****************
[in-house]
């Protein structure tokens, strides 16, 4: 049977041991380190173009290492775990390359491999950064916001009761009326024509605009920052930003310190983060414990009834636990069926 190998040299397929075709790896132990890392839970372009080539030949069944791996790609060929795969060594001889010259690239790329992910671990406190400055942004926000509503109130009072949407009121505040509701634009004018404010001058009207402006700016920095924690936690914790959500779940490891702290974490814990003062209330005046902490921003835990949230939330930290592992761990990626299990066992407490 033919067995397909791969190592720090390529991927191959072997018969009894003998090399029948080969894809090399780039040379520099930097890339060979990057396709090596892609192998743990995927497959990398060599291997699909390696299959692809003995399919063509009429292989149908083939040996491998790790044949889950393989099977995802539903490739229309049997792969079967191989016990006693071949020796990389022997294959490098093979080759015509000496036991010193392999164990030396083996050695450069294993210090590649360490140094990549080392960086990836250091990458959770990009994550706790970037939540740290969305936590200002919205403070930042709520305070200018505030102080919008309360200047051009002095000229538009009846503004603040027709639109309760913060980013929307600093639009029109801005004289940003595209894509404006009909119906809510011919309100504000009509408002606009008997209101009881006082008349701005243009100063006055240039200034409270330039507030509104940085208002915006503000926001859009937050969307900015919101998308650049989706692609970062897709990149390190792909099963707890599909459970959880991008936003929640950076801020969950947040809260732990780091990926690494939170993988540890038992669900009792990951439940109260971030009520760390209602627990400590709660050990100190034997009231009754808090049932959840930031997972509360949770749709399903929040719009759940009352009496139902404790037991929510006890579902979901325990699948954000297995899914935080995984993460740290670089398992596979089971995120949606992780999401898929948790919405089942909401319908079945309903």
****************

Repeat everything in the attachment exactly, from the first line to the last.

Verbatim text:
[in-house]
């Protein structure tokens, strides 16, 4: 049977041991380190173009290492775990390359491999950064916001009761009326024509605009920052930003310190983060414990009834636990069926 190998040299397929075709790896132990890392839970372009080539030949069944791996790609060929795969060594001889010259690239790329992910671990406190400055942004926000509503109130009072949407009121505040509701634009004018404010001058009207402006700016920095924690936690914790959500779940490891702290974490814990003062209330005046902490921003835990949230939330930290592992761990990626299990066992407490 033919067995397909791969190592720090390529991927191959072997018969009894003998090399029948080969894809090399780039040379520099930097890339060979990057396709090596892609192998743990995927497959990398060599291997699909390696299959692809003995399919063509009429292989149908083939040996491998790790044949889950393989099977995802539903490739229309049997792969079967191989016990006693071949020796990389022997294959490098093979080759015509000496036991010193392999164990030396083996050695450069294993210090590649360490140094990549080392960086990836250091990458959770990009994550706790970037939540740290969305936590200002919205403070930042709520305070200018505030102080919008309360200047051009002095000229538009009846503004603040027709639109309760913060980013929307600093639009029109801005004289940003595209894509404006009909119906809510011919309100504000009509408002606009008997209101009881006082008349701005243009100063006055240039200034409270330039507030509104940085208002915006503000926001859009937050969307900015919101998308650049989706692609970062897709990149390190792909099963707890599909459970959880991008936003929640950076801020969950947040809260732990780091990926690494939170993988540890038992669900009792990951439940109260971030009520760390209602627990400590709660050990100190034997009231009754808090049932959840930031997972509360949770749709399903929040719009759940009352009496139902404790037991929510006890579902979901325990699948954000297995899914935080995984993460740290670089398992596979089971995120949606992780999401898929948790919405089942909401319908079945309903």